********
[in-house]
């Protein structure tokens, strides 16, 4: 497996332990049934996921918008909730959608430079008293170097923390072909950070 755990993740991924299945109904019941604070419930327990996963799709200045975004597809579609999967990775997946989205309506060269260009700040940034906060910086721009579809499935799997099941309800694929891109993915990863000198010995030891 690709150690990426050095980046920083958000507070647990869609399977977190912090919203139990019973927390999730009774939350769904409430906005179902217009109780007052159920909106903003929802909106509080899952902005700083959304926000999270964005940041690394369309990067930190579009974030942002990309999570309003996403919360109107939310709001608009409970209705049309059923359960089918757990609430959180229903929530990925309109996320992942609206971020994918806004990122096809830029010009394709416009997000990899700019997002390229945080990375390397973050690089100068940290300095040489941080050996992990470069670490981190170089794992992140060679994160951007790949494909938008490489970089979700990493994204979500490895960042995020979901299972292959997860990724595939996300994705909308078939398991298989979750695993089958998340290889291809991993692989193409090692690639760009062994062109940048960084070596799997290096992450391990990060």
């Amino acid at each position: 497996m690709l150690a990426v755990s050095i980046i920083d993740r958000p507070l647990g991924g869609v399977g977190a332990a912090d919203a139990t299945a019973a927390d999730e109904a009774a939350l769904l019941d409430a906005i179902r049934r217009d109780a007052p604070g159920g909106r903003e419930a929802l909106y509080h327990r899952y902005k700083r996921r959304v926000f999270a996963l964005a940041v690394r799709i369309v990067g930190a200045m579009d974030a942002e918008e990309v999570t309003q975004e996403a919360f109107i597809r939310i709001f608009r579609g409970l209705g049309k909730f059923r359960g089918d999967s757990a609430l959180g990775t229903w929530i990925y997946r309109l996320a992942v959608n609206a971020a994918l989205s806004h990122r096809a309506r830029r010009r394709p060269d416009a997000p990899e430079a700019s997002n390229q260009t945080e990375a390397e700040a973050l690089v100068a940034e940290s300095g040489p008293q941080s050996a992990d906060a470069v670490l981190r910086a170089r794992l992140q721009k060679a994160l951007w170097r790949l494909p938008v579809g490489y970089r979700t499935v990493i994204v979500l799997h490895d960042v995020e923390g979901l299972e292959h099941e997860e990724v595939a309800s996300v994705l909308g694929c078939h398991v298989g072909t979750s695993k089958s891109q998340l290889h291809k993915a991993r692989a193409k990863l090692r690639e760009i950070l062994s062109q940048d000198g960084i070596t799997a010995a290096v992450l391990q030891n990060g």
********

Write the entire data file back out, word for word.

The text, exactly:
[in-house]
């Protein structure tokens, strides 16, 4: 497996332990049934996921918008909730959608430079008293170097923390072909950070 755990993740991924299945109904019941604070419930327990996963799709200045975004597809579609999967990775997946989205309506060269260009700040940034906060910086721009579809499935799997099941309800694929891109993915990863000198010995030891 690709150690990426050095980046920083958000507070647990869609399977977190912090919203139990019973927390999730009774939350769904409430906005179902217009109780007052159920909106903003929802909106509080899952902005700083959304926000999270964005940041690394369309990067930190579009974030942002990309999570309003996403919360109107939310709001608009409970209705049309059923359960089918757990609430959180229903929530990925309109996320992942609206971020994918806004990122096809830029010009394709416009997000990899700019997002390229945080990375390397973050690089100068940290300095040489941080050996992990470069670490981190170089794992992140060679994160951007790949494909938008490489970089979700990493994204979500490895960042995020979901299972292959997860990724595939996300994705909308078939398991298989979750695993089958998340290889291809991993692989193409090692690639760009062994062109940048960084070596799997290096992450391990990060």
């Amino acid at each position: 497996m690709l150690a990426v755990s050095i980046i920083d993740r958000p507070l647990g991924g869609v399977g977190a332990a912090d919203a139990t299945a019973a927390d999730e109904a009774a939350l769904l019941d409430a906005i179902r049934r217009d109780a007052p604070g159920g909106r903003e419930a929802l909106y509080h327990r899952y902005k700083r996921r959304v926000f999270a996963l964005a940041v690394r799709i369309v990067g930190a200045m579009d974030a942002e918008e990309v999570t309003q975004e996403a919360f109107i597809r939310i709001f608009r579609g409970l209705g049309k909730f059923r359960g089918d999967s757990a609430l959180g990775t229903w929530i990925y997946r309109l996320a992942v959608n609206a971020a994918l989205s806004h990122r096809a309506r830029r010009r394709p060269d416009a997000p990899e430079a700019s997002n390229q260009t945080e990375a390397e700040a973050l690089v100068a940034e940290s300095g040489p008293q941080s050996a992990d906060a470069v670490l981190r910086a170089r794992l992140q721009k060679a994160l951007w170097r790949l494909p938008v579809g490489y970089r979700t499935v990493i994204v979500l799997h490895d960042v995020e923390g979901l299972e292959h099941e997860e990724v595939a309800s996300v994705l909308g694929c078939h398991v298989g072909t979750s695993k089958s891109q998340l290889h291809k993915a991993r692989a193409k990863l090692r690639e760009i950070l062994s062109q940048d000198g960084i070596t799997a010995a290096v992450l391990q030891n990060g």